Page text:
COVID deaths of 2 young First Nations people a reminder of gaps in system: Anderson
1 was a man living in Winnipeg, the other was a woman in northern Manitoba
One of the leaders of Manitoba's fight against COVID-19 was struggling Wednesday with the news that two of the three deaths announced earlier in the day are First Nations people in their 20s.
"It's hard. It's really heavy," said Dr. Marcia Anderson, public health lead of the Manitoba First Nations pandemic response team.
Anderson said to her knowledge, neither person — a man and a woman — had underlying chronic illness. The woman was from the Northern health region, and the man was from Winnipeg. His death was linked to an unspecified variant of concern, according to a provincial release.
"It's a stark reminder that the gaps that we experience are rooted in long-standing challenges, whether that's housing, health-care access, income, food insecurity, the impacts of intergenerational and direct trauma and even with our best programmatic responses we cannot close those gaps without structural solutions."
More than one-third of Manitoba's known active cases — 798 — are First Nations people, according to Anderson's team. She said severe outcomes like these are not common, but the disproportionate impact of the disease on First Nations people is getting worse.
"Of course we're very concerned due to the rising cases due to (new variants), but also very concerned that one of those people would have had access to vaccine and one of them wouldn't and they were both clearly at risk of the same severe outcome."
Equal vaccine access sought for on-reserve and off
She said her team continues to advocate for off-reserve members to have the same access to vaccines as those on-reserve, which has been 18 and older.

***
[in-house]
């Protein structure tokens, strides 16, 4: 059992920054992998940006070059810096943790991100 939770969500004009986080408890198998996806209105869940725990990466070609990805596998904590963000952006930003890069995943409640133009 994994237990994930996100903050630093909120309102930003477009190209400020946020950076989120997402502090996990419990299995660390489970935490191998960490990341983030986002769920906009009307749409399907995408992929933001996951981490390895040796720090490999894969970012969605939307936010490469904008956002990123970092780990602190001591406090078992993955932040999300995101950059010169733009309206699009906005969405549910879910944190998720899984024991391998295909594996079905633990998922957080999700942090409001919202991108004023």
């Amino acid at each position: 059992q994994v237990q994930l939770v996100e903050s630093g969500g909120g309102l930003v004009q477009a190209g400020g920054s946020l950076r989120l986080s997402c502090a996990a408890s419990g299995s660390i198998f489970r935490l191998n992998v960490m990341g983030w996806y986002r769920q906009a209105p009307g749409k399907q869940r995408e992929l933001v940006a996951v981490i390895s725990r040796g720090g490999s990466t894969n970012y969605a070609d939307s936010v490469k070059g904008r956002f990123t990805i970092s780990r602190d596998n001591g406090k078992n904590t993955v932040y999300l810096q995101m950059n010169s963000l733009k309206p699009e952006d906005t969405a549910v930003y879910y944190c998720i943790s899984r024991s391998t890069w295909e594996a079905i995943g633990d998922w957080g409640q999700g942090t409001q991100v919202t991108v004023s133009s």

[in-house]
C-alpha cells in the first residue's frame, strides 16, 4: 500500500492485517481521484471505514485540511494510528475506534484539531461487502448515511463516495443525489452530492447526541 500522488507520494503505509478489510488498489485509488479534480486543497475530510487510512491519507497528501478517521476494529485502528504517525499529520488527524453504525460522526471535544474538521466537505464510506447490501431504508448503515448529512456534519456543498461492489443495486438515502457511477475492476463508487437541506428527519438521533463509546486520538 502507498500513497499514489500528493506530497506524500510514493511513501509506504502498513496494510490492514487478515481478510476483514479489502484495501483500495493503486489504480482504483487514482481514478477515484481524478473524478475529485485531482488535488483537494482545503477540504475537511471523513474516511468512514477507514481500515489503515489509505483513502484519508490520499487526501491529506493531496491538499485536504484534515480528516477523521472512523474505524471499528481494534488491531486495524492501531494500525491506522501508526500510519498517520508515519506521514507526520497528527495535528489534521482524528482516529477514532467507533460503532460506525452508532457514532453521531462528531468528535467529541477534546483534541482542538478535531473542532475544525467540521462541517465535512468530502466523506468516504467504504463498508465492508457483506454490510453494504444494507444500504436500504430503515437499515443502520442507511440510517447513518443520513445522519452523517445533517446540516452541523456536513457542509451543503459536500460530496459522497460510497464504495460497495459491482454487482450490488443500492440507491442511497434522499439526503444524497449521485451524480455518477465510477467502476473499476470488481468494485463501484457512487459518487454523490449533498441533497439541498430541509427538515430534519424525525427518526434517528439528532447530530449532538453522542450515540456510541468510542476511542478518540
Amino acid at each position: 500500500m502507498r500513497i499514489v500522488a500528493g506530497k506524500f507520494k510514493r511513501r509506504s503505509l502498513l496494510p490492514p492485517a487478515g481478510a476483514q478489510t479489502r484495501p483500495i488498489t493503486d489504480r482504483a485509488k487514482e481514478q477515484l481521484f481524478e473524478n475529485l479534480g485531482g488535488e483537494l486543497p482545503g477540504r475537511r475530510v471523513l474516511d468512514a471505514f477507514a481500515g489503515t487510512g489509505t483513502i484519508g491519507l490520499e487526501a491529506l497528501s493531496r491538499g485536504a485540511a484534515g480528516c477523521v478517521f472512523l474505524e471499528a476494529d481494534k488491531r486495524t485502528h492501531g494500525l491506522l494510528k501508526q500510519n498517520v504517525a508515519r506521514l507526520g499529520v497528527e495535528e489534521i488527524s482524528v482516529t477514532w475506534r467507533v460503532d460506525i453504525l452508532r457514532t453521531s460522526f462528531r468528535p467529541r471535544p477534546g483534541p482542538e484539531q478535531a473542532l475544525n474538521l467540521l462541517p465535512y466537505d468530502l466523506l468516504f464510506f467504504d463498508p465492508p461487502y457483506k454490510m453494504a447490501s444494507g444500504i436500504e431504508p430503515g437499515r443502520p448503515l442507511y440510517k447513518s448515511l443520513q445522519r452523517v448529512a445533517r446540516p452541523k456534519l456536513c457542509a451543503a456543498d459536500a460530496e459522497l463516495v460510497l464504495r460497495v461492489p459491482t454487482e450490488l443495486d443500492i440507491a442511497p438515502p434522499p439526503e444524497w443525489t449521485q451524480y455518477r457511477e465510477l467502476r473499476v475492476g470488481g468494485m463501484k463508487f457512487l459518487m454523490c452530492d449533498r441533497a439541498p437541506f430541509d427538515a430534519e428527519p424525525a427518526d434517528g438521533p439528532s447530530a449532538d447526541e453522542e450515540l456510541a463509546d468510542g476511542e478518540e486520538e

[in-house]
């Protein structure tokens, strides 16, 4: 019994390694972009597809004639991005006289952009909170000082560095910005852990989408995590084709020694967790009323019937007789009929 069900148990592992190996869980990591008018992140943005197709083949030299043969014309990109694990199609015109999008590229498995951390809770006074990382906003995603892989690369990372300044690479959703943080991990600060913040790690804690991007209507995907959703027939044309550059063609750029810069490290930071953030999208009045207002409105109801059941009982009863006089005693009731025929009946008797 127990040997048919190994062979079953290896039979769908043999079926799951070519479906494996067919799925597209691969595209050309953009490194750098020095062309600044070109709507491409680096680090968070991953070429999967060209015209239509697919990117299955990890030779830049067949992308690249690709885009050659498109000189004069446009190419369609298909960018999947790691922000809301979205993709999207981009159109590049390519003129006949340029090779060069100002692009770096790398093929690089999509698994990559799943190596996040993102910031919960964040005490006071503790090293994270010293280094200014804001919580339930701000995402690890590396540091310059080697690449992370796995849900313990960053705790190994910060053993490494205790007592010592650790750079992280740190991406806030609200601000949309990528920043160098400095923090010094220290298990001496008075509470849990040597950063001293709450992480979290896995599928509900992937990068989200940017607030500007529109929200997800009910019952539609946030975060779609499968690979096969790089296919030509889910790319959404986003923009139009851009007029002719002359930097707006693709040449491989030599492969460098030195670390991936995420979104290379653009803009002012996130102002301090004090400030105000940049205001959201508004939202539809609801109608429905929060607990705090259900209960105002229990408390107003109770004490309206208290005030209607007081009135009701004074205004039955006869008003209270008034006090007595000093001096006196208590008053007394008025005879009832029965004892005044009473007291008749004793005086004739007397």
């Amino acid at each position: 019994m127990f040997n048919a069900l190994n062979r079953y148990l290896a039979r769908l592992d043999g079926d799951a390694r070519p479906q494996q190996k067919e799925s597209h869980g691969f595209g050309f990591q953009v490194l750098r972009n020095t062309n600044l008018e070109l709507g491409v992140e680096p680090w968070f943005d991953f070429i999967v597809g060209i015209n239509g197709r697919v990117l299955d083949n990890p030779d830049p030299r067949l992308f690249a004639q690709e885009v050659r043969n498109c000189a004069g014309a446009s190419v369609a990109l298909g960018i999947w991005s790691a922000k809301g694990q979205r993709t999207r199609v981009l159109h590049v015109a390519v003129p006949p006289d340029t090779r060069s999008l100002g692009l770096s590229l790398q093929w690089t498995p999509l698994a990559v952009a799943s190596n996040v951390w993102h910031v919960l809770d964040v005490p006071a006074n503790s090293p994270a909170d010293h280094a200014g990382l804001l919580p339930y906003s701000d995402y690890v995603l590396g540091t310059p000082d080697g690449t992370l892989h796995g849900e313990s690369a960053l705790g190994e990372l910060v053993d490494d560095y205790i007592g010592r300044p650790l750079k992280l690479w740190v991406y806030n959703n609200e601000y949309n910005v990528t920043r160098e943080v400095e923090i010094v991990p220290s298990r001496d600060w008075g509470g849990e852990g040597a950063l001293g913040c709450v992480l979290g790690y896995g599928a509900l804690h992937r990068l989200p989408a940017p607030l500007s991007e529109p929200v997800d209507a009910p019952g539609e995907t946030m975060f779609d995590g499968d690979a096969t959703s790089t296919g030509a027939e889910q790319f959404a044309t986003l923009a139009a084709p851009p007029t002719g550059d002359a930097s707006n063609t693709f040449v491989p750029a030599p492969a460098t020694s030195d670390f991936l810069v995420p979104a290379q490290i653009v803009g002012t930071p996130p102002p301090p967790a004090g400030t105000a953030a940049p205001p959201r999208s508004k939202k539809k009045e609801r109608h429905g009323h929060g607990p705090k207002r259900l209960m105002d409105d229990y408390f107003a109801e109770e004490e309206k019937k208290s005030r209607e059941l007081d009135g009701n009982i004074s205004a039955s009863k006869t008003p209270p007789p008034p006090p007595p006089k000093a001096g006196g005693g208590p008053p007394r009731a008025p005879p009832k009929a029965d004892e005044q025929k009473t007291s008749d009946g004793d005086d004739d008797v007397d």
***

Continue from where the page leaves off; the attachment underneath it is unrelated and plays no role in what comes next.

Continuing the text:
Anderson said case numbers and test positivity among First Nations in the north have dropped, whereas test positivity among urban Indigenous populations has risen. The five-day test positivity is 10 per cent off-reserve, compared to nine per cent on-reserve, and off-reserve people are now experiencing higher case hospitalization rates, case isolation rates and case fatality rates compared to on-reserve populations.
"We want to encourage all people as much as possible to limit their non-household contacts, to follow those public health orders, to stay home as much as possible, to follow the gathering size limits, to not be visiting and to get vaccinated as soon as they're eligible," she said.
"This vaccine is effective. Particularly after two doses. And … this vaccine is safe. Serious side effects that have been seen with the AstraZeneca and the Johnson and Johnson are very, very rare. And have not been seen with either Moderna (or) Pfizer."
Anderson said she had a call with several chiefs Wednesday in which they reported vaccine uptake of more than 80 or 90 per cent in their communities.
"We hope to continue to see that grow," she said.
She added First Nations people continue to suffer worse outcomes from the virus, with the median age of death being nearly 20 years lower than for the province as a whole.
"We're not going to see these outcomes change unless we have long term sustained investments to address the structural gaps that contribute to these outcomes."
With files from Nicholas Frew and Erin Brohman